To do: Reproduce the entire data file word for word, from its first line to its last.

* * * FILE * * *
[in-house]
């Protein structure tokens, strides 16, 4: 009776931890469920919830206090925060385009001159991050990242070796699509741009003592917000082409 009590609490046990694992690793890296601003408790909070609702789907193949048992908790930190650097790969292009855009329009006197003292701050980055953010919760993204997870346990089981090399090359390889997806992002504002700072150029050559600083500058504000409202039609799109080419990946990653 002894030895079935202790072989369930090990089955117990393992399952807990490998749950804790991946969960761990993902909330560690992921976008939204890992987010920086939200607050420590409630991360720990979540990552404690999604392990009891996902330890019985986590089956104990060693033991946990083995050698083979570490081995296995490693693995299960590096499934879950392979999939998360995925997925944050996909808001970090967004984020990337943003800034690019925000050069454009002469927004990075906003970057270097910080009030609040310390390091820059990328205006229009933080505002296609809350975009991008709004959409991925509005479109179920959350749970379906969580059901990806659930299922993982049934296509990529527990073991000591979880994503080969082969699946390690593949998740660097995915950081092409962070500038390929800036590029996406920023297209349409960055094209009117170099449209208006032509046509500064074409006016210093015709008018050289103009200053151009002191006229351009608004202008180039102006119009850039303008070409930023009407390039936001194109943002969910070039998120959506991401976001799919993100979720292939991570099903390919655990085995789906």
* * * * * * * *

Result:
[in-house]
């Protein structure tokens, strides 16, 4: 009776931890469920919830206090925060385009001159991050990242070796699509741009003592917000082409 009590609490046990694992690793890296601003408790909070609702789907193949048992908790930190650097790969292009855009329009006197003292701050980055953010919760993204997870346990089981090399090359390889997806992002504002700072150029050559600083500058504000409202039609799109080419990946990653 002894030895079935202790072989369930090990089955117990393992399952807990490998749950804790991946969960761990993902909330560690992921976008939204890992987010920086939200607050420590409630991360720990979540990552404690999604392990009891996902330890019985986590089956104990060693033991946990083995050698083979570490081995296995490693693995299960590096499934879950392979999939998360995925997925944050996909808001970090967004984020990337943003800034690019925000050069454009002469927004990075906003970057270097910080009030609040310390390091820059990328205006229009933080505002296609809350975009991008709004959409991925509005479109179920959350749970379906969580059901990806659930299922993982049934296509990529527990073991000591979880994503080969082969699946390690593949998740660097995915950081092409962070500038390929800036590029996406920023297209349409960055094209009117170099449209208006032509046509500064074409006016210093015709008018050289103009200053151009002191006229351009608004202008180039102006119009850039303008070409930023009407390039936001194109943002969910070039998120959506991401976001799919993100979720292939991570099903390919655990085995789906």